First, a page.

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#GBV:Guidelines for a non-sexist society

People protest against Gender-Based Violence outside the Union Buildings. Picture: Jacques Naude/African News Agency(ANA).

People protest against Gender-Based Violence outside the Union Buildings. Picture: Jacques Naude/African News Agency(ANA).

Published Sep 12, 2020


By Joy van der Heyde

Gender-based violence (GBV) is prevalent in every aspect of our society, yet so many do not understand what it means.

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GBV is broadly defined as “violence directed against a person because of that person’s gender or violence that affects persons of a particular gender disproportionately”.

It is a sad reality that both men and women experience GBV, but in our society the victims of GBV are predominantly women and girls.

In 2015, UK Ambassador Matthew Rycroft made a poignant statement to the UN Security Council Open Debate on Children and Armed Conflict. He said:“How a society treats its most vulnerable is always a measure of its humanity.”

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There is, therefore, nothing more important for society to protect our most vulnerable against the epidemic and onslaught of GBV and femicide.

For this reason, I am convinced that the new Criminal Law Amendment Bill, Criminal and Related Matters Amendment Bill and the Domestic Violence Amendment Bill will be greatly welcomed by the legal fraternity, community-based organisations and the public at large.

The Criminal Law Amendment Bill creates new offences in relation to sexual intimidation and extends the definition of vulnerable persons and incest.

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It also extends the reporting duty on persons who suspect that a sexual offence has been committed against a child and will allow for the inclusion of all persons convicted of a sexual offence on the National Register for Sex Offenders.

The Criminal and Related Matters Amendment Bill expands offences for which minimum sentences must be imposed and does not allow bail in a GBVF matter unless exceptional circumstances exist.

The Domestic Violence Amendment Bill will establish an integrated repository of protection orders so as to prevent scenarios where a perpetrator can hide past history of domestic violence. It will also allow for on-line applications and make it an offence to not report an incident of domestic violence involving a child, mentally disabled person or elderly person.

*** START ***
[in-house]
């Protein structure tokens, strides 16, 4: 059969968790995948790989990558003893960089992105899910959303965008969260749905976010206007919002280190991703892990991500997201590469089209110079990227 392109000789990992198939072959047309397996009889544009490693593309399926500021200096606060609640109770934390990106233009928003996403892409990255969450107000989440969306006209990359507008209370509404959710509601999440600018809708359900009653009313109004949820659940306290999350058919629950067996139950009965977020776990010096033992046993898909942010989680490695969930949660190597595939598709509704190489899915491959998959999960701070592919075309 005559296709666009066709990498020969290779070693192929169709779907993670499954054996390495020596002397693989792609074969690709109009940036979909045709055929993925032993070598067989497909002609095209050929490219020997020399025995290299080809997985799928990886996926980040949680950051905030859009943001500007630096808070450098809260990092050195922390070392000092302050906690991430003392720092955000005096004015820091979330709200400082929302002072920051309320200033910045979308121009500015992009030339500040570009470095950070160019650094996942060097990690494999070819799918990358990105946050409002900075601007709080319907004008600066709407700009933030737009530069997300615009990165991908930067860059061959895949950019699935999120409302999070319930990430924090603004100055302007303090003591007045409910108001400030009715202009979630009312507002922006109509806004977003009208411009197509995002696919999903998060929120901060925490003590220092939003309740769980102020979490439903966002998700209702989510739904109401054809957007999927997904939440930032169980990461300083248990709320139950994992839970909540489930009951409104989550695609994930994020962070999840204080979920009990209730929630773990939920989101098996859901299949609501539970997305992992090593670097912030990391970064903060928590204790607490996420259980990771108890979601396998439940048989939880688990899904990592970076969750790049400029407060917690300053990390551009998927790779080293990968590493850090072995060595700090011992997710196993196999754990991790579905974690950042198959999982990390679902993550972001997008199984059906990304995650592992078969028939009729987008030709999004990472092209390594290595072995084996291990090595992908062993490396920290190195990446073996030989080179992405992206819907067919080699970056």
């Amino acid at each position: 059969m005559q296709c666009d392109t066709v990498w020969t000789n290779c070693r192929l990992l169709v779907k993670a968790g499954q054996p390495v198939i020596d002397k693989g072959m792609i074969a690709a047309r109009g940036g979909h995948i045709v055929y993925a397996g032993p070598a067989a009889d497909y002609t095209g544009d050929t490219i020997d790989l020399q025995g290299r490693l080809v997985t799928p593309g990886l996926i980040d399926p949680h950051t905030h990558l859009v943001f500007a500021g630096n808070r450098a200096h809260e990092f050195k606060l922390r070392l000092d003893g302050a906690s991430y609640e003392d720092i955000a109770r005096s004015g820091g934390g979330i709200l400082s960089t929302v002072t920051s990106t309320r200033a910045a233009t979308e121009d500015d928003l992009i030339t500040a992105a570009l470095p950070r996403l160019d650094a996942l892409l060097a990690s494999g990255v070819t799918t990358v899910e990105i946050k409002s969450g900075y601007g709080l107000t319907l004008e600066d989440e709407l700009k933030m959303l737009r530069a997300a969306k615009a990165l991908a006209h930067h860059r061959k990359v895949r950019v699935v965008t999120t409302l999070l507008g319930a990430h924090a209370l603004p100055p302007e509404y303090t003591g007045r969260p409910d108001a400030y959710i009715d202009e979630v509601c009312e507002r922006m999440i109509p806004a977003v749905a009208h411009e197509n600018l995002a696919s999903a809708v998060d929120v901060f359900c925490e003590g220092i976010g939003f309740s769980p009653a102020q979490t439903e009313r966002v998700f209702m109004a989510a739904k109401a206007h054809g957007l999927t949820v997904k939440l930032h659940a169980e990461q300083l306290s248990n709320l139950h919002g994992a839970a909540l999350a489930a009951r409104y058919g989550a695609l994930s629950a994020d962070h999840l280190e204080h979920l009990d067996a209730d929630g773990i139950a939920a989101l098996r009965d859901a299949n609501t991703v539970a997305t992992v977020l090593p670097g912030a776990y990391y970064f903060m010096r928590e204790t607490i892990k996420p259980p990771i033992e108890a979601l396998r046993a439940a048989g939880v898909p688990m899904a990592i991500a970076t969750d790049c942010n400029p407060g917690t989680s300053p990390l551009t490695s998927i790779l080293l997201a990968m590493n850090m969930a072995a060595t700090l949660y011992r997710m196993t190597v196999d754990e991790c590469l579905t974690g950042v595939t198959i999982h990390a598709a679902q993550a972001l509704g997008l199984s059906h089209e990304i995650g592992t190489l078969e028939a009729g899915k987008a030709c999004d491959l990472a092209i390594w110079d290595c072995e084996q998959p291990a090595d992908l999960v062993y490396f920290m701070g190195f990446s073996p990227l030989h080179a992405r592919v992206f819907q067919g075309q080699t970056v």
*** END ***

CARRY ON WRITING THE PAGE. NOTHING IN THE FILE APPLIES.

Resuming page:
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These new laws were introduced to address the gaps that have allowed some perpetrators to evade justice and to further strengthen the mechanisms in place to protect the most vulnerable in our society.

For government to implement these new laws effectively, however, it will have to ensure that there are enough resources available.

In respect of domestic violence matters not many people in our communities can afford to apply for an on-line application for a protection order.

A possible solution could be for government to establish a dedicated desk in every police station managed by a skilled official to assist victims in applying for these interim protection orders.

The government will also have to ensure that the employees of all role players (including court staff, prosecutors, magistrates, social workers, medical doctors and police officials) are suitably trained in the new laws, administrative processes and attitudinal issues such as sensitivity training.

It is a pity that Parliament missed this opportunity to legislate the establishment of a OneStop Centre for all GBV matters.

Currently, complainants and the alleged abuser share the same waiting rooms and corridors in some courts where domestic violence, harassment and some GBV matters are handled. This is far from ideal.

Living in a constitutional dispensation, we need to be conscious of striking a balance between the rights of the individual to ensure that we maintain our humanity while trying to protect our most vulnerable in our society.

It is to be applauded that this new law places great power in the hands of a victim, as a perpetrator can now be detained in a correctional facility without bail until the conclusion of the matter.

However, “with great power comes great responsibility” and unfortunately the new law does not sufficiently ensure that this power is exercised responsibly.

Any possible misuse of these new laws could, therefore, result in unintended consequences where an innocent person could be refused bail, remain in a detention facility with hardened criminals and suffer severe lifelong trauma and injury.

Despite the challenges that these new laws may face, it is a giant step in the right direction on our journey to realise a non-sexist and non-violent society.

*Van der Heyde is a practising attorney at Tobin Attorneys.